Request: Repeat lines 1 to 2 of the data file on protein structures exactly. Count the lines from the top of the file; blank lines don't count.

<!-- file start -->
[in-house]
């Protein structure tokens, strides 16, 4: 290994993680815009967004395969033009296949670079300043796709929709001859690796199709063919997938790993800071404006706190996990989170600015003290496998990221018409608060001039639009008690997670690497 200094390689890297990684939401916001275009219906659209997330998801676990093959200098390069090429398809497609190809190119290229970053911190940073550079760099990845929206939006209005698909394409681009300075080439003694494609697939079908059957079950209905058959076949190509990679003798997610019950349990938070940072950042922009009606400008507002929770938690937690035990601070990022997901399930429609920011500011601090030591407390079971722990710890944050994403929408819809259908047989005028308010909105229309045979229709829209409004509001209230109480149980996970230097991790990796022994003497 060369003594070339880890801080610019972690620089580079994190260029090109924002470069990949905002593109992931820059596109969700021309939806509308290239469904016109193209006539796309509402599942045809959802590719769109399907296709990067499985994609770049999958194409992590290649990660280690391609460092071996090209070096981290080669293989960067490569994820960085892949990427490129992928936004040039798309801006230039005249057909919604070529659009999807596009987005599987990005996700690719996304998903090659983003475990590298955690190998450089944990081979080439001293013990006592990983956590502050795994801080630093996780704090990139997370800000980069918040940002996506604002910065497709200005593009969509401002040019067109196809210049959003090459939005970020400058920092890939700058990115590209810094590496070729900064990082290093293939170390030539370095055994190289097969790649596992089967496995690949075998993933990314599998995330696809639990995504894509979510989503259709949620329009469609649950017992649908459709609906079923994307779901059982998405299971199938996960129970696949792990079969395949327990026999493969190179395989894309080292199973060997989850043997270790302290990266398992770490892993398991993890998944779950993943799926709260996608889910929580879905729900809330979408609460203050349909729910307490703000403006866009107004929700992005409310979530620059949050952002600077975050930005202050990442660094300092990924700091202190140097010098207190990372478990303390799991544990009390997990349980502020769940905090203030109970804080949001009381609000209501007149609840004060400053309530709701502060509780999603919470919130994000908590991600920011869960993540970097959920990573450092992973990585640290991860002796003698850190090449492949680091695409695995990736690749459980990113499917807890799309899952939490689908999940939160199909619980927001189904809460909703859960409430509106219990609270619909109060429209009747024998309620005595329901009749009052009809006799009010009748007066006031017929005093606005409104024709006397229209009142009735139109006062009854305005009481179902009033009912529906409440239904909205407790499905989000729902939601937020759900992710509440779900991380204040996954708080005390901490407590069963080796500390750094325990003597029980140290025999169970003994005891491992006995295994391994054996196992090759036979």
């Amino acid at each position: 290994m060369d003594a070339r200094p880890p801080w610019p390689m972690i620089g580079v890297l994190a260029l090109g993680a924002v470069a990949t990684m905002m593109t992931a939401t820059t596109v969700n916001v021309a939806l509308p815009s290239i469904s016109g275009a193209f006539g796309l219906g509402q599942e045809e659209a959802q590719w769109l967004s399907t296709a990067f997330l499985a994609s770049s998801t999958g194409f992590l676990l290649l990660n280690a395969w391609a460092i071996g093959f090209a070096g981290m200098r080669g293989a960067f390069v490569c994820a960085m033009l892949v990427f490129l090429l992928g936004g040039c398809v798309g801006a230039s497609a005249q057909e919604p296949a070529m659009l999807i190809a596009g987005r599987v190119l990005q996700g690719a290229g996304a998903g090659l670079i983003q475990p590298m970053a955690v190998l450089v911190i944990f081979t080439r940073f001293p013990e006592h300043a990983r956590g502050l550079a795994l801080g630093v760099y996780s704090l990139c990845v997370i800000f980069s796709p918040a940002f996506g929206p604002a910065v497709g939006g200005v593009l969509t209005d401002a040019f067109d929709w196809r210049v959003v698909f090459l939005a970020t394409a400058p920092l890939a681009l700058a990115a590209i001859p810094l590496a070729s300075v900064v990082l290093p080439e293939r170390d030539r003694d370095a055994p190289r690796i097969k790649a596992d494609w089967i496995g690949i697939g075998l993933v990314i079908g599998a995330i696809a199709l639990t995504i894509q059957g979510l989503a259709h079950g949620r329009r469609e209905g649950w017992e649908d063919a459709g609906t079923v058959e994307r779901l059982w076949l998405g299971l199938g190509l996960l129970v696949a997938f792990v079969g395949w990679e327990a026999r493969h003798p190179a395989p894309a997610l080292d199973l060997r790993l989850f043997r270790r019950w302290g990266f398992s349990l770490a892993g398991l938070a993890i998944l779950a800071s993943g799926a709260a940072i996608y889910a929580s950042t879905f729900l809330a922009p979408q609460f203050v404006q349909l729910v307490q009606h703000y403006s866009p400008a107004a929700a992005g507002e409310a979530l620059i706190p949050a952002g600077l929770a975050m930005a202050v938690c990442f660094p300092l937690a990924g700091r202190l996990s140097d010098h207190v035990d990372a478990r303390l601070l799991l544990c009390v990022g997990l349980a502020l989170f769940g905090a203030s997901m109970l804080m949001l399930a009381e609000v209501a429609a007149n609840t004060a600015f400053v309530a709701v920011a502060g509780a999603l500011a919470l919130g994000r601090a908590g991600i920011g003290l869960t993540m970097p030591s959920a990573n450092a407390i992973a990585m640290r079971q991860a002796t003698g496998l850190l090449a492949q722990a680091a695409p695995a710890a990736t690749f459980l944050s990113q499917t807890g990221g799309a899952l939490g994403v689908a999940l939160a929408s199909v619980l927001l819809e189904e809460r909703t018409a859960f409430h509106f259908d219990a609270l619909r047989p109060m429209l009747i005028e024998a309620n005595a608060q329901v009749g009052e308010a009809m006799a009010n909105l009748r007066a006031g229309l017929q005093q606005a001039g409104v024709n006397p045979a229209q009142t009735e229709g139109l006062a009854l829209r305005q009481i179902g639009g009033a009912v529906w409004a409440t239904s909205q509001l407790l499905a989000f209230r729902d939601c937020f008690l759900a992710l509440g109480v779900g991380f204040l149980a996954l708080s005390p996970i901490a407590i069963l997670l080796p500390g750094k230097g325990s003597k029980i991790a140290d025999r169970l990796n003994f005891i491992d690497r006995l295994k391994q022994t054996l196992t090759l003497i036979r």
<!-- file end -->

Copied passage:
[in-house]
């Protein structure tokens, strides 16, 4: 290994993680815009967004395969033009296949670079300043796709929709001859690796199709063919997938790993800071404006706190996990989170600015003290496998990221018409608060001039639009008690997670690497 200094390689890297990684939401916001275009219906659209997330998801676990093959200098390069090429398809497609190809190119290229970053911190940073550079760099990845929206939006209005698909394409681009300075080439003694494609697939079908059957079950209905058959076949190509990679003798997610019950349990938070940072950042922009009606400008507002929770938690937690035990601070990022997901399930429609920011500011601090030591407390079971722990710890944050994403929408819809259908047989005028308010909105229309045979229709829209409004509001209230109480149980996970230097991790990796022994003497 060369003594070339880890801080610019972690620089580079994190260029090109924002470069990949905002593109992931820059596109969700021309939806509308290239469904016109193209006539796309509402599942045809959802590719769109399907296709990067499985994609770049999958194409992590290649990660280690391609460092071996090209070096981290080669293989960067490569994820960085892949990427490129992928936004040039798309801006230039005249057909919604070529659009999807596009987005599987990005996700690719996304998903090659983003475990590298955690190998450089944990081979080439001293013990006592990983956590502050795994801080630093996780704090990139997370800000980069918040940002996506604002910065497709200005593009969509401002040019067109196809210049959003090459939005970020400058920092890939700058990115590209810094590496070729900064990082290093293939170390030539370095055994190289097969790649596992089967496995690949075998993933990314599998995330696809639990995504894509979510989503259709949620329009469609649950017992649908459709609906079923994307779901059982998405299971199938996960129970696949792990079969395949327990026999493969190179395989894309080292199973060997989850043997270790302290990266398992770490892993398991993890998944779950993943799926709260996608889910929580879905729900809330979408609460203050349909729910307490703000403006866009107004929700992005409310979530620059949050952002600077975050930005202050990442660094300092990924700091202190140097010098207190990372478990303390799991544990009390997990349980502020769940905090203030109970804080949001009381609000209501007149609840004060400053309530709701502060509780999603919470919130994000908590991600920011869960993540970097959920990573450092992973990585640290991860002796003698850190090449492949680091695409695995990736690749459980990113499917807890799309899952939490689908999940939160199909619980927001189904809460909703859960409430509106219990609270619909109060429209009747024998309620005595329901009749009052009809006799009010009748007066006031017929005093606005409104024709006397229209009142009735139109006062009854305005009481179902009033009912529906409440239904909205407790499905989000729902939601937020759900992710509440779900991380204040996954708080005390901490407590069963080796500390750094325990003597029980140290025999169970003994005891491992006995295994391994054996196992090759036979």